How I Feed My Husband and Myself on $150 a Month

Carolyn Root

 

The food bill is one of the biggest challenges for me. Itís tough when there is such a variety of food and so many temptations. I know because I havenít always budgeted for $150. We spent about $300 for the first few months after our wedding because we were busy getting settled, and I wasnít spending a whole lot of time thinking about it. Then we cut it down to $200, hit a tight month, and I found that I had to figure out a way to work with $150. Now sometimes, like this month, I have to work with $120-$130. When you donít have a choice itís amazing what you can come up with. :)

  

First of all, it will take a lot of determination, especially if you donít really have to budget. There are a lot of things you probably think you need to buy every month, or you have to have, but youíd be surprised at how much you buy that you just donít need. Be willing to look at what you buy and evaluate it with an open mind. Maybe your husband can even help you. They are great when it comes to looking at something logically.

  

Another thing that helps more than you might think is searching for the best prices, which means you need to have a good idea of what your basic items go for at different stores. Is it a good price for tuna when itís 50 cents a can? Or can you get it for 40 cents at WinCo (a local grocery store that I shop at)? You do have to consider gas money too. If you find a sale at Walgreens for tuna at 35 cents a can, but it takes you 15 minutes extra to get there and thatís all you plan to get, it would probably average out if you bought it at WinCo and saved yourself a trip. (Unless you buy enough to last for a year or two, which my parents do quite often. :) )  For me, Iíve found that there are about 10 items that are less expensive at one store vs. another. I keep my eyes open for more too. Just because some things are less expensive at one store doesnít mean everything will be. For example, Wal*Martís produce happens to be double what WinCoís is.

  

Make sure you check that tiny number on the price that will tell you how much per ounce or pound youíre paying. Something may appear to be a little less expensive than another brand, but it very well could be more. Thatís how I figure out what brand to buy if youíre ever assaulted by 15 different choices, which is the case a lot of times.

  

Always be on the lookout for a better price. Maybe even keep a notebook with you when you go shopping so you can write down prices. Make sure you also write down how much youíre getting for that price, i.e. 16 oz sour cream for $1.88.  Little by little youíll figure out whatís a good price and where to buy it at. It is a bit tedious, but itíll pay you back later on. Remember, if youíre only working with $150, every penny counts.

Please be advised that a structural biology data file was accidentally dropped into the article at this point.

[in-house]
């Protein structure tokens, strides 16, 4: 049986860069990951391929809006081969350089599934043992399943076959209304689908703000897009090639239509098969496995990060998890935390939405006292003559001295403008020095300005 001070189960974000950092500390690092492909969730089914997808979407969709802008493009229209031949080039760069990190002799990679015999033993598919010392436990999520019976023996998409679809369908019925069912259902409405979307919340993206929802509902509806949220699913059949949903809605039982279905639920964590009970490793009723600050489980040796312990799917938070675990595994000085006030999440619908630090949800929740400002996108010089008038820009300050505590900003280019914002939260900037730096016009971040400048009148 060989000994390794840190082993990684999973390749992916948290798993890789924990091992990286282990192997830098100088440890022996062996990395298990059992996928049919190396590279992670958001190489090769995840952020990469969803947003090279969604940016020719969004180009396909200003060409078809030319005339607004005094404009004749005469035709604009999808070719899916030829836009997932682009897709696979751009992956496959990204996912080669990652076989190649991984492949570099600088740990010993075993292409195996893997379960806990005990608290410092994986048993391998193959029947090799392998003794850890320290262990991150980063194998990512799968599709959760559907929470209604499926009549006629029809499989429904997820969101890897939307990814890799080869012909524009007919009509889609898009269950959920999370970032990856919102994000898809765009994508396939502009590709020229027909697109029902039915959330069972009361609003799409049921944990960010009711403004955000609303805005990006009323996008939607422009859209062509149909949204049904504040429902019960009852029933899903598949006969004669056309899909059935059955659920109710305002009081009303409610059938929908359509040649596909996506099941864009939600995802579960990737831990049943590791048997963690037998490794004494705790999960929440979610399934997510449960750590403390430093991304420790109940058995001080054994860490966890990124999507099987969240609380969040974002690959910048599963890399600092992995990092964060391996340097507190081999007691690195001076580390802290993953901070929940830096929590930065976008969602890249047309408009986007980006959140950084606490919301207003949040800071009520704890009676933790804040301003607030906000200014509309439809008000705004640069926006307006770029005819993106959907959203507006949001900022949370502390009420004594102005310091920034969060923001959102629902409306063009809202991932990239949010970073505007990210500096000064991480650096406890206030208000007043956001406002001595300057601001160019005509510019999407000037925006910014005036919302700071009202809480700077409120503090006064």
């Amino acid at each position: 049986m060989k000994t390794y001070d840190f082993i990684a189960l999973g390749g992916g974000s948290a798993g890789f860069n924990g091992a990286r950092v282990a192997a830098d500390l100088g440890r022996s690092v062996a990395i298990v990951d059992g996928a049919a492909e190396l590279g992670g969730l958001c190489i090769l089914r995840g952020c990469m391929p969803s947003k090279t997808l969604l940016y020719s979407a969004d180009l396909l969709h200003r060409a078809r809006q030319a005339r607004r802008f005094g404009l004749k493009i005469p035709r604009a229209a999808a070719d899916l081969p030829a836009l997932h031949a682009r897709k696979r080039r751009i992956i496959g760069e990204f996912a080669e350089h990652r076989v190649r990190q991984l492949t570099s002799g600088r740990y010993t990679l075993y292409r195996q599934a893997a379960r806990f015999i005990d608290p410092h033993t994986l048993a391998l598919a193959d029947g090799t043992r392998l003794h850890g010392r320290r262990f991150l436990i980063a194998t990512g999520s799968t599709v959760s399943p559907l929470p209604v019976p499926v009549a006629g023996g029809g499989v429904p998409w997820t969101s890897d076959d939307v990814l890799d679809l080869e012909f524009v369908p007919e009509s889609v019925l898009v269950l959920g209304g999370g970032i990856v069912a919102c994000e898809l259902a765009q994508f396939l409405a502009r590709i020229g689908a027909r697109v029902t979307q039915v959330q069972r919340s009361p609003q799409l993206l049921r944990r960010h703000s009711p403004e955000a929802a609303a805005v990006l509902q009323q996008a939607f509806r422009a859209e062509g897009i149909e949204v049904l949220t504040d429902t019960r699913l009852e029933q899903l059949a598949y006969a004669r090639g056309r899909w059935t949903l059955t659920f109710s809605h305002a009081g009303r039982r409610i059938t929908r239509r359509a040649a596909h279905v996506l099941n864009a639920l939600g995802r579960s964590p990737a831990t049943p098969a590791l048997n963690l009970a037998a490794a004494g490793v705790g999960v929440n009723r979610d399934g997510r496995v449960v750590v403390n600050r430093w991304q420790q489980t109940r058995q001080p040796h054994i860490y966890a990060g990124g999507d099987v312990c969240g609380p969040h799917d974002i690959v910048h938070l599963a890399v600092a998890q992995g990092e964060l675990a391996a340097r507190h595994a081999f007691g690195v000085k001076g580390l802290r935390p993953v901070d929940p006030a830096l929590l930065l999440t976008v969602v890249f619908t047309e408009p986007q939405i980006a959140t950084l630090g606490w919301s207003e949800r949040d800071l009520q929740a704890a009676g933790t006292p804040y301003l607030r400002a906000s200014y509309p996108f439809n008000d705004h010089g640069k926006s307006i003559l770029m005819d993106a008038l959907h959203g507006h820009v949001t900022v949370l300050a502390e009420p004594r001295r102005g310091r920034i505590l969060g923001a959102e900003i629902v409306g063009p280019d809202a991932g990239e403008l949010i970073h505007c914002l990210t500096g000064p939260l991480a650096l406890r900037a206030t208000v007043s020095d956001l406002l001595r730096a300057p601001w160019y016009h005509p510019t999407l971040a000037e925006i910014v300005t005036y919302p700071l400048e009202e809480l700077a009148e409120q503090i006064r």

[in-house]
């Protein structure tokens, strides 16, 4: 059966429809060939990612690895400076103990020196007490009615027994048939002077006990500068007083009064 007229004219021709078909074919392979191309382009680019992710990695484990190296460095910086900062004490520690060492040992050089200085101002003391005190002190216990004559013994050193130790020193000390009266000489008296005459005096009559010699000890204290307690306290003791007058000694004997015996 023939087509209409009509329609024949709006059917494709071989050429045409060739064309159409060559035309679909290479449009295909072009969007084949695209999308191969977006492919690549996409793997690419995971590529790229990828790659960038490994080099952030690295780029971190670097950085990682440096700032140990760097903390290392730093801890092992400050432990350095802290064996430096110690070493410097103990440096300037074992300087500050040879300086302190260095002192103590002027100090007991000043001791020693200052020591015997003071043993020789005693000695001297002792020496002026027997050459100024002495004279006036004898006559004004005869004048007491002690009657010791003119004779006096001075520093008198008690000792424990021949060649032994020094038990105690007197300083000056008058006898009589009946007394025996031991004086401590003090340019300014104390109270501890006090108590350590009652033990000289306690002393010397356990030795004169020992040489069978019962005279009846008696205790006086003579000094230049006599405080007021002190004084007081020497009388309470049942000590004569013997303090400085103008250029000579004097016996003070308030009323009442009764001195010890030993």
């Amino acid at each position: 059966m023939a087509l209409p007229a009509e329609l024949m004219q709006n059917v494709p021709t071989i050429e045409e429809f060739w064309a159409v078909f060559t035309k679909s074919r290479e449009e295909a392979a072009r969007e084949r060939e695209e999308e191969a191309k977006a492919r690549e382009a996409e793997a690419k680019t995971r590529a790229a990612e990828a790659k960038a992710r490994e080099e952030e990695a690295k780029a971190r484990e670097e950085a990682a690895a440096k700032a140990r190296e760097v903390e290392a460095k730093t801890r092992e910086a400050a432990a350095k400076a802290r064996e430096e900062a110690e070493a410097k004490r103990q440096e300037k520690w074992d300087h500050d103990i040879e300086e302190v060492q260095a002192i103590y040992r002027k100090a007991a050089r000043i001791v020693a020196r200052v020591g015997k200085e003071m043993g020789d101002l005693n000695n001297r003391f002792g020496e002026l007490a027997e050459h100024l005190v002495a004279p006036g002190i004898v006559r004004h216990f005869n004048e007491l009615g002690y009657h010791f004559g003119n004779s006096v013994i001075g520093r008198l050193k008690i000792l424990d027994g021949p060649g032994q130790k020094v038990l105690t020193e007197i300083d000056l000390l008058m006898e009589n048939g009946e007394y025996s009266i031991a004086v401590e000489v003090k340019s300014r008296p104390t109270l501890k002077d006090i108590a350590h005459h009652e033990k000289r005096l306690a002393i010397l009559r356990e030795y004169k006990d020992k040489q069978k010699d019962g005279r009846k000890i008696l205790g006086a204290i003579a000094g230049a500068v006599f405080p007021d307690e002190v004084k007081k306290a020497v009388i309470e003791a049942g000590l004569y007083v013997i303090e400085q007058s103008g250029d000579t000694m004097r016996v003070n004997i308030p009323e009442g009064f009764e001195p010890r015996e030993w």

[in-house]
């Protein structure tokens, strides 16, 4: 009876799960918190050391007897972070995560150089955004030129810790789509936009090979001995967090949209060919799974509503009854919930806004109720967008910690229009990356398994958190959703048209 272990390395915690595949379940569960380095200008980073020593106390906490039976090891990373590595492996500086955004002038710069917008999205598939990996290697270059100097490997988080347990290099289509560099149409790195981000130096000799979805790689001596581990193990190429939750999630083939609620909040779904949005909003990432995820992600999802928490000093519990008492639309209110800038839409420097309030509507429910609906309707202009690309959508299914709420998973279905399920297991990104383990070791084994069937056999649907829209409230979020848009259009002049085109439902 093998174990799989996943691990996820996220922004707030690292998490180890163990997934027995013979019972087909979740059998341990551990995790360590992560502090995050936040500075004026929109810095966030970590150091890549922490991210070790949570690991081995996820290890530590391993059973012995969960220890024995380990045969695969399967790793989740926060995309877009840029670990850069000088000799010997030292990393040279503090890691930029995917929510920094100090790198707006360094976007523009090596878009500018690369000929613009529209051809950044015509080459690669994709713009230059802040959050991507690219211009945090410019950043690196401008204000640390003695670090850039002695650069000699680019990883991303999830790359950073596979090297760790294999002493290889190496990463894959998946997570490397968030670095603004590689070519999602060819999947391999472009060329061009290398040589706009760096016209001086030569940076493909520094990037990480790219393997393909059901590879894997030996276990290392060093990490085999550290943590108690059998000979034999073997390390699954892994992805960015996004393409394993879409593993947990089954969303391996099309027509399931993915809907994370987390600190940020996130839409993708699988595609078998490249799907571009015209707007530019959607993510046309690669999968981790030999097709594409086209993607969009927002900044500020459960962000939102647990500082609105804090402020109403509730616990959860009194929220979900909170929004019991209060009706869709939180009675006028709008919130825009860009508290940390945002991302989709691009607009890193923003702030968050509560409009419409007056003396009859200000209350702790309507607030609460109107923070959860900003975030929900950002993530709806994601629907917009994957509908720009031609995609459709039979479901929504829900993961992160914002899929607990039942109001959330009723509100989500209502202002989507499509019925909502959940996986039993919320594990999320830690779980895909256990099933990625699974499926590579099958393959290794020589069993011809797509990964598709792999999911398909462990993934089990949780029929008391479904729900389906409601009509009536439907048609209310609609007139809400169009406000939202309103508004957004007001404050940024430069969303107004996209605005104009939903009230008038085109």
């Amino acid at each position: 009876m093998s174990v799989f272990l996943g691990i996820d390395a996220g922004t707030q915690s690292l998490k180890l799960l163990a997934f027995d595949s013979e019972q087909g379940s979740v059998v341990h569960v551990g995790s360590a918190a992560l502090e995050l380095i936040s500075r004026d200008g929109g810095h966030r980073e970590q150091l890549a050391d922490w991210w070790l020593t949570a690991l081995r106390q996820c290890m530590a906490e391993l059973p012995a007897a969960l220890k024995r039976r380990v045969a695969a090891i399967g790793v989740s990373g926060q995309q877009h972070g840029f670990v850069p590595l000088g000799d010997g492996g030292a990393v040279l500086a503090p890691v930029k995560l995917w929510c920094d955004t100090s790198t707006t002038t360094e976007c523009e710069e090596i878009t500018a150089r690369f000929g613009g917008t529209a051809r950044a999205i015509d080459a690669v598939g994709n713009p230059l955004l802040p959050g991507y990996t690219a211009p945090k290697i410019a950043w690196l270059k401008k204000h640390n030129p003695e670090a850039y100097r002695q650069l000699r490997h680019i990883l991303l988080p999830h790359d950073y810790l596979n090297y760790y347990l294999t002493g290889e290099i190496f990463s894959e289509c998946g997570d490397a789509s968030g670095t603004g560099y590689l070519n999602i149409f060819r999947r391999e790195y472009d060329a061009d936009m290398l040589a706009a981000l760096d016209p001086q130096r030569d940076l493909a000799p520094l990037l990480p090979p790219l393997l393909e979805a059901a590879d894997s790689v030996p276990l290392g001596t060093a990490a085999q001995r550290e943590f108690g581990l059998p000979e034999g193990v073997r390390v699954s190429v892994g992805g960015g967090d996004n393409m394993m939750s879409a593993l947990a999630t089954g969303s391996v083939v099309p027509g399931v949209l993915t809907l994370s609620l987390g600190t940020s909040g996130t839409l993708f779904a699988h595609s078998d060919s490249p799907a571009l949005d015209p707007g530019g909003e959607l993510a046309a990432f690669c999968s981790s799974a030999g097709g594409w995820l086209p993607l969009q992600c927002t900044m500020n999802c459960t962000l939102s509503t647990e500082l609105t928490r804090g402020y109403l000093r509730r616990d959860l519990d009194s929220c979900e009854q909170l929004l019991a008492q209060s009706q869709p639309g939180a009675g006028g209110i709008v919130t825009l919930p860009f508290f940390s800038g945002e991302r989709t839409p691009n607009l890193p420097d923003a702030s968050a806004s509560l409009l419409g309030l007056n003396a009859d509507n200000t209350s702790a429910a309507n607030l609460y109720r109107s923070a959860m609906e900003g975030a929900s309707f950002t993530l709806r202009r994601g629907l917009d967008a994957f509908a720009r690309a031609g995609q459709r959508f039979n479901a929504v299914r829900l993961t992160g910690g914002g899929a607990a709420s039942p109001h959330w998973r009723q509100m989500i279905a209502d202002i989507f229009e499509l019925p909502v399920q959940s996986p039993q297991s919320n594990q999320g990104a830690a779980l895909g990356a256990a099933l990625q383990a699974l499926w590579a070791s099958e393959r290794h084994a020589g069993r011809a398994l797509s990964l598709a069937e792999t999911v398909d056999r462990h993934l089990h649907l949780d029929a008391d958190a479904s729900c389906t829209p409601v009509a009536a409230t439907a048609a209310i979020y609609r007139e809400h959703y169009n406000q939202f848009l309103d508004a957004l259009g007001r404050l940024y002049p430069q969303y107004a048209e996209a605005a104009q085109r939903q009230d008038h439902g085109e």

For example, if you can make chili and cornbread (a whole meal) by scratch for approximately $2.50, and you happen to save a total of $5 by shopping wisely from about 10 different items, youíve just saved yourself two dinners, or 1/30 of your monthly budget! For that $2.50 meal we usually end up having enough leftover for lunch the next day and even some for the freezer for later on.

   

And now the toughest one: Disciplining yourself to spend more time in the kitchen instead of money at the store; making biscuits instead of buying them by the tube. It costs pennies to make them yourself whereas it costs over a dollar to buy them, and you get half as many. Instead of buying mashed potatoes by the box, go to the kitchen a few minutes earlier and make them yourself! Canned foods like soups and such are usually more expensive than if you made them yourself. As a general rule, I hardly ever buy canned food. I do buy corn, tomatoes, occasionally green beans, olives, spicy tomatoes, tuna, tomato paste and sauce. My canned goods are very limited and they usually help make a meal instead of being ďtheĒ meal. So, if you see something in a box or a can, try recreating it for much less. My mom is super good at finding substitutes to make from scratch, such as when a recipe ! calls for a packet of gravy mix, or a can of cream of mushroom soup etc.

  

It doesnít kill to have a repeat of the same meal in a month; if itís inexpensive and tasty and everyone likes it, why not? Maybe even try for three times? What Iím trying to do is make double of a meal, like a soup or casserole, and freeze one. My goal would be to have about half of a monthís worth of food in the freezer. Weíd be eating double. If it means saving money, my husband is totally game.